I believe that (Released Time) is the greatest mission that is taking place in our community‚ÄĒreaching out to youths at an impressionable age and giving them a firm foundation for life.  I believe that training young people to live Christian lives will pay huge dividends for our state and nation in the future.  There is no better investment of our time and energy.

Leland Burch, Retired businessman and member of local Released Time Board


Updated July 2009  
SUMMARY for Utah
General Information Utah allows Released Time programs in an effective and unique way. Utah does not have a statute that provides for Released Time. Rather, Utah as administrative regulations that act by power of the Utah Constitution.


Department of Education Website Utah State Office of Education

Website: http://www.schools.utah.gov/main/

DETAILS for Utah
Regulations UTAH ADMIN. CODE r. 277-610 states the following standards for Released Time:

A. Religious classes shall not be held in school buildings or on school property in any way that permits public money or property to be applied to, or that requires public employees to become entangled with, any religious worship, exercise, or instruction.

B. Students shall attend released-time classes during the regular school day only upon the written request of the student's parent or legal guardian.

C. A student shall not be excused from school, even upon the written request of a parent or guardian, at a time when that student should be in attendance at a regular class of the school for which credit is normally required for graduation or to complete the required course of study.

D. A school shall not keep records of attendance for released-time classes or use school personnel or any part of the school organization to regulate such attendance.

E. Records of attendance at released-time classes, grades, marks, or other data shall not be included in the reports made by the school to parents.

F. Teachers of released-time classes are not to be considered members of the school faculty or to participate as faculty members in any school function.

G. Schedules of classes for public schools shall not include released-time classes. At the convenience of the school, registration forms may contain a space indicating "released-time" designation. Scheduling shall be done on forms and supplies furnished by the religious institution and by personnel employed or engaged by the institution and shall occur off the premises of the public school.

H. Public school publications shall not include pictures, reports, or records of functions of released-time classes.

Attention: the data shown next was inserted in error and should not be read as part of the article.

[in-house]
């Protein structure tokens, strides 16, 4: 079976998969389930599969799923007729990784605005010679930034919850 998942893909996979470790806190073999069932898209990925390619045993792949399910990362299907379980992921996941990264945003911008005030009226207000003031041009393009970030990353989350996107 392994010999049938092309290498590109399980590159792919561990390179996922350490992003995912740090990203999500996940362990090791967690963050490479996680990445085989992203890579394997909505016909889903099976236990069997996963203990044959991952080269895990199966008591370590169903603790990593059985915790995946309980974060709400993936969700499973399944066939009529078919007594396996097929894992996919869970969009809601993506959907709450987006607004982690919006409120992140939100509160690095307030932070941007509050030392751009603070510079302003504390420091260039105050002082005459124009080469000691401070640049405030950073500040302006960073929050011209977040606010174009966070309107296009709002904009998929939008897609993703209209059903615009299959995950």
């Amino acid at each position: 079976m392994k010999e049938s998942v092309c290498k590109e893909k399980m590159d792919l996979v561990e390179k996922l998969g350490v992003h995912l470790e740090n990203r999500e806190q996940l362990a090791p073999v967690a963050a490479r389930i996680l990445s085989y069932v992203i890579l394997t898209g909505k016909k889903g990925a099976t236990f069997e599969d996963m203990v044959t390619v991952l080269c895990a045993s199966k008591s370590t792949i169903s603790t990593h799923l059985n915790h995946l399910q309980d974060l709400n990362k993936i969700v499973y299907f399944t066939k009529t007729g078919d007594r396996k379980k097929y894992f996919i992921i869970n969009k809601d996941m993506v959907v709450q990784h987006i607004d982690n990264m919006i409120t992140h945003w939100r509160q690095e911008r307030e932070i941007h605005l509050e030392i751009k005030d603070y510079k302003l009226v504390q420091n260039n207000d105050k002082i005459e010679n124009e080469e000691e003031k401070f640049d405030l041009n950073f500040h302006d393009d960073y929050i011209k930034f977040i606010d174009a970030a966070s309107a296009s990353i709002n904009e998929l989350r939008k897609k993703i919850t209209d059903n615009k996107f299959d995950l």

I. Public school teachers, administrators, or other officials shall not request teachers of released- time classes to exercise functions or assume responsibilities for the public school program which would result in a commingling of the activities of the two institutions.

J. Public school equipment or personnel shall not be used in any manner to assist in the conduct of released-time classes. No connection of bells, telephones, or other devices shall be made between public school buildings and institutions offering religious instruction except as a convenience to the public school in the operation of its own program. When any connection of devices is permitted, the pro rata costs shall be borne by the respective institutions.

K. Institutions offering religious instruction shall be regarded as private schools completely separate and apart from the public schools. Those relationships that are legitimately exercised between the public school and any private school are considered an appropriate relationship with institutions offering released-time classes, so long as public property, public funds, or other public resources are not used to aid such institutions.


Case Law Lanner v. Wimmer, 662 F. 2d 1349 (1981)

In Lanner, the Court of Appeals held that Released Time programs permitting attendance at religious classes off school premises, do not per se offend the Establishment and Free Exercise Clauses (Lanner, at 1357). The Court recognized that Zorach v. Clauson, 343 U.S. 306, which is still good law (Lanner, at 1358), declared that public schools may permit the released of students during school hours for attendance at religious classes. These religious classes, in addition, must be taught by religious teachers on private property and on public school premises (Lanner, at 1354).

The Court concluded,

We hold that except for the credit and the attendance-gathering procedure, neither the individual aspects of the Released Time program nor the cumulative effect of the various aspects of the program violate the Establishment Clause (Lanner, at 1359)..

Since the Utah Released Time program was substantially similar to the program in Zorach, the Utah program was declared constitutional. The public school's gathering of religious instruction attendance slips (which had been prepared and provided by the public school) and the granting of state credit for the religious instruction had to be discontinued because it violated the First Amendment Establishment Clause. The Court found that "less-entangling" alternatives could replace the present entangling procedures of Released Time attendance.

Note that in Lanner, credit was disallowed because the state policy required that the religious instruction be non-sectarian, which placed the State in the Constitutionally impermissible position of judging religious content. Credit may be allowed if the determination is based on objective criteria such as teacher qualification.